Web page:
The main difference between law and morality is that law refers to the set of rules and regulations applied by the state to regulate human behavior in society, while morality refers to a person's ethical code of conduct. In what would be known as Hart's “separability thesis”, he argued that a law such as the one that requires a person to drive on the right side of the road could be a good law, but it's not a moral principle. You would never go to Great Britain and say, “My morality commands me to drive on the right and I feel morally committed to driving on the left.”. He argued that morality can influence the law, but it is not synonymous with the law.
On the other hand, laws against dangerous driving (or, for example, murder), for example, are undoubtedly influenced by morality, but they are also part of the social-bureaucratic order. And well-ordered states are not necessarily moral states. Devlin's claim that laws exist to enforce morality was, Hart noted, simply factually incorrect. Summary of Japa Pallikkathayil, Edmond J.
Liam Murphy, a graduate ethics fellow from Safra, at The Boundary of Law, explored the boundary between law and morality. On the one hand, legal positivism suggests that the boundary between law and morality is strict and exclusive. That is, the question of what the law is and the question of what it should be are completely separable. Judges, therefore, cannot use their own moral judgments to determine what the law is.
Murphy contrasted legal positivism with two non-positivist views. First of all, in the view of the German jurist Gustav Radbruch, a patently unfair state directive could actually be a law. Therefore, in extreme cases, judges have to exercise their own moral judgment to determine what the law is. Second, from Ronald Dwokin's point of view, legal interpretation, although restricted by legal materials, basically always requires moral judgment because these legal materials are inconclusive.
Law and morality are two systems that govern the way human beings behave. The law is a set of rules and regulations that all people are obligatorily obliged to comply with. Morality, on the other hand, refers to general principles or standards of behavior that define human behavior within society, but are not mandatory to follow. The relationship between law and morals is complicated and has evolved over the years.
Initially, the two were considered equivalent, but with time and progressivity, it stands out that the two are different concepts, but with a certain interdependence between them. And in this sense, the liberalization of abortion laws has made it possible “for a large number of pregnant women who do not want to continue their pregnancy to state their case frankly before doctors and discuss it without shame and without fear”. Only when this voice took the form of a law did people slowly begin to accept a woman's will and their moral ideologies on the subject began to change. While that is true, it can also be observed that rules and regulations also have a great impact on the moral standards that exist in society.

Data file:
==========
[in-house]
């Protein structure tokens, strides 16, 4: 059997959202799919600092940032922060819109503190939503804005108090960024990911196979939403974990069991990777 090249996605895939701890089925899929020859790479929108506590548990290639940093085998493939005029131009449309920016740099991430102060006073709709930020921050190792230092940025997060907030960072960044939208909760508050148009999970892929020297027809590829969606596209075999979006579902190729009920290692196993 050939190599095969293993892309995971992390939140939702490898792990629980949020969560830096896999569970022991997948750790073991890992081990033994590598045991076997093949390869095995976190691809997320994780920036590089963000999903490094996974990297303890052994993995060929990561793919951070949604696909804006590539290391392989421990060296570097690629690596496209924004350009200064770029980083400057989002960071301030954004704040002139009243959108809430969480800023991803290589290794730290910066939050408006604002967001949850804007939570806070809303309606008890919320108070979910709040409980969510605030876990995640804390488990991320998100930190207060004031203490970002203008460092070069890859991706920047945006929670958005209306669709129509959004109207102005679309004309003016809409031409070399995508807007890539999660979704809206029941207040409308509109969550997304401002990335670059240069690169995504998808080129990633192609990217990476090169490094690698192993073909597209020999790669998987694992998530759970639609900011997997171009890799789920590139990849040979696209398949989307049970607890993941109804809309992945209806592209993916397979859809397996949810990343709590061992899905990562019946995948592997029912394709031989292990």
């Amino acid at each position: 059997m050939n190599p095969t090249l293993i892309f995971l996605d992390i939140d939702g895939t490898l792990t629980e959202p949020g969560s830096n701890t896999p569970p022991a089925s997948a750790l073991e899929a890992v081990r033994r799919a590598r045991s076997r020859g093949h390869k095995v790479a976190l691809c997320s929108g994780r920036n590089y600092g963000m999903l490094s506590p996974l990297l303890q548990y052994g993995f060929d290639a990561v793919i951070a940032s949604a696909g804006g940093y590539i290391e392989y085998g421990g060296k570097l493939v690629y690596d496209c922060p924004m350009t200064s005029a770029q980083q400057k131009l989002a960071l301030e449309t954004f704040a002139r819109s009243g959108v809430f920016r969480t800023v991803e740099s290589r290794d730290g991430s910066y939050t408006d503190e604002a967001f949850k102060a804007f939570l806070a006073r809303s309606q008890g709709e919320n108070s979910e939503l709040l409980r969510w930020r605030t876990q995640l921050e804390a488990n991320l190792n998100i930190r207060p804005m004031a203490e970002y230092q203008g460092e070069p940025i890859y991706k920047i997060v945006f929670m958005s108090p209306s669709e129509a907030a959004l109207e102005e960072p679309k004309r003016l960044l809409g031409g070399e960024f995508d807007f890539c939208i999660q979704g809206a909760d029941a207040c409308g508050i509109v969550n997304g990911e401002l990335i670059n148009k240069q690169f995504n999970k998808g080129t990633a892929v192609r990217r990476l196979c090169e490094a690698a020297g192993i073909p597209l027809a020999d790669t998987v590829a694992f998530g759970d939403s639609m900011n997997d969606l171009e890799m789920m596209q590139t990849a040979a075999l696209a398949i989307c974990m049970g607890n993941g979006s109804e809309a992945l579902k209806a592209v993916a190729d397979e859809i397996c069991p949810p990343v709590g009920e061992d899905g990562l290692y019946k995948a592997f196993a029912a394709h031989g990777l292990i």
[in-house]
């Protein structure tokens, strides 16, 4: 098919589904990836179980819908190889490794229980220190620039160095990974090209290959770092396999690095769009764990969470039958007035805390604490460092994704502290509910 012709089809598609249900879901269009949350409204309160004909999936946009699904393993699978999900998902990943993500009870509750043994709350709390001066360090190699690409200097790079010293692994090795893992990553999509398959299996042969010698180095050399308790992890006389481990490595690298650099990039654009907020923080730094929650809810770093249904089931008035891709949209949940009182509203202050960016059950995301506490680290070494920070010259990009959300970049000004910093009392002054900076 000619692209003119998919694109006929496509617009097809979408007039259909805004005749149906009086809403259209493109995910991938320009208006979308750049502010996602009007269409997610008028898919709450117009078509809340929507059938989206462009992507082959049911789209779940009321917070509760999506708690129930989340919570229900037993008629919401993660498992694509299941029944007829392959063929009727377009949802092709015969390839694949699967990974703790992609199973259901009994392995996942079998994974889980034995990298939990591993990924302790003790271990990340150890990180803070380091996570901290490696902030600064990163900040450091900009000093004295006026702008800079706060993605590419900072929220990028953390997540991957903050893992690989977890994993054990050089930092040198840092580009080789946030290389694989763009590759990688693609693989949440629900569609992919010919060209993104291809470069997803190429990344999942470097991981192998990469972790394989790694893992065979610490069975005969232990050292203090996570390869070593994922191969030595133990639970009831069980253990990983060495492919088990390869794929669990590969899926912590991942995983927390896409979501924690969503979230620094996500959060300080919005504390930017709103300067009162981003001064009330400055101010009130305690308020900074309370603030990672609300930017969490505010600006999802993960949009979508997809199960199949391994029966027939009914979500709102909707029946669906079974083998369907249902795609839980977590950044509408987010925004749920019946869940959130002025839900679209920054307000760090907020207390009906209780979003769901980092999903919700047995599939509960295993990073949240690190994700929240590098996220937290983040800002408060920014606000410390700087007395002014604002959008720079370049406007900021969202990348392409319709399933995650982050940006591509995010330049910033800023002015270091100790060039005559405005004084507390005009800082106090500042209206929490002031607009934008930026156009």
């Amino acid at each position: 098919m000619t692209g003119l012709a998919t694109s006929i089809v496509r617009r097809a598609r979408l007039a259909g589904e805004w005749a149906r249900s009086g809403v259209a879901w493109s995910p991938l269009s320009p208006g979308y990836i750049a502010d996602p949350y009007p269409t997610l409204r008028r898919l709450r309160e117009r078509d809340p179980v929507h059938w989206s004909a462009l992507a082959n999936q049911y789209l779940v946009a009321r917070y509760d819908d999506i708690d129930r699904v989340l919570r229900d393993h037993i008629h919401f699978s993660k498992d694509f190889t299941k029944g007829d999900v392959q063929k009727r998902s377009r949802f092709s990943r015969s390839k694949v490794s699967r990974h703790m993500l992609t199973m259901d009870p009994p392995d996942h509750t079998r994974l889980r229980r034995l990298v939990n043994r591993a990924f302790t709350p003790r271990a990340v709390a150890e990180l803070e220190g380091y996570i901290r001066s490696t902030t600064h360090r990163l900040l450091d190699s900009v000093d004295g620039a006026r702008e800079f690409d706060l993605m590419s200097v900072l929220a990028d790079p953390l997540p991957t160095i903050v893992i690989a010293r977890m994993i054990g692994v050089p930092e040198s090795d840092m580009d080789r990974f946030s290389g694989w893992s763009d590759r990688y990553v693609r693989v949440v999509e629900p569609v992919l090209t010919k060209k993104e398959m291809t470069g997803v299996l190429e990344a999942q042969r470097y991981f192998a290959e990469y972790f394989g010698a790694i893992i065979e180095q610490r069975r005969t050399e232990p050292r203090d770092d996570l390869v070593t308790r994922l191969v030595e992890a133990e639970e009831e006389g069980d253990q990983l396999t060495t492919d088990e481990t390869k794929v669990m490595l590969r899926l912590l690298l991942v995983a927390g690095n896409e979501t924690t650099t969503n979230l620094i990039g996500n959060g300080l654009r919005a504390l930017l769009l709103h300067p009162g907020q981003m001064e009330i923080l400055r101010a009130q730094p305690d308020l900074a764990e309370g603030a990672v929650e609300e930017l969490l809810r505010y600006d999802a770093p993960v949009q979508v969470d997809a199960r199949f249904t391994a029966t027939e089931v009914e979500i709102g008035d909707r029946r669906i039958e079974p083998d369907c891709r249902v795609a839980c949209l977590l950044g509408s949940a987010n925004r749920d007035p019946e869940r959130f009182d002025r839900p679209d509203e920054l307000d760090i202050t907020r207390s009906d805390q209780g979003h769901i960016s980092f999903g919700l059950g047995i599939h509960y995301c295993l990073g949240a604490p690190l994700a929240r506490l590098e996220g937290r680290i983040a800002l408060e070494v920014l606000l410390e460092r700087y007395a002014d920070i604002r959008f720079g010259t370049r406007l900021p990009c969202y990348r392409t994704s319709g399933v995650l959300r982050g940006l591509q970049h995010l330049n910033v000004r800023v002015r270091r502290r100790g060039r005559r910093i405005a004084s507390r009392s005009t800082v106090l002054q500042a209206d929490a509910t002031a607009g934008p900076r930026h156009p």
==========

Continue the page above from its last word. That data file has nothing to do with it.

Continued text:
By virtue of the lack of distinction, all laws had their origin in what the people of a society considered morally correct. In simpler terms, no law can be considered valid if it does not pass the test of morality, which is based on the ethical ideas that people have. The dispute between a positivist and Dworkin is about how to understand what a judge does when moral reasoning must be exercised to resolve a case. Suppose, on the other hand, that a non-positivist view would lead someone to consider many of their state's legal directives illegal.
If you understand law and morals in this way, you can see that there is confusion surrounding statements such as “anything is allowed to be done as long as it is not criminal” and “no social sanction should be imposed on acts that are not criminal”. In other words, when Bentham distinguishes law and morals, he barely talks about his own conscience or the goodness of his own motives, but he tries to distinguish their functions according to his utilitarian objective of promoting general happiness. In this case, the statement is simply that it cannot be denied that positive morality exists apart from positive law. Here he makes a detailed classification of law and morals, as well as a classification of human actions according to how they affect the happiness of oneself and that of others.
In Murphy's view, in the absence of general agreement on the concept of law, one might worry that there isn't a right answer as to what law is. In the end, Murphy suggested that the project of finding the true concept of law is useless, regardless of the method used. He doesn't talk about natural law or natural rights, which he is famous for criticizing in his other writings, especially in his Fragment on Government and Nonsense on Stilts. .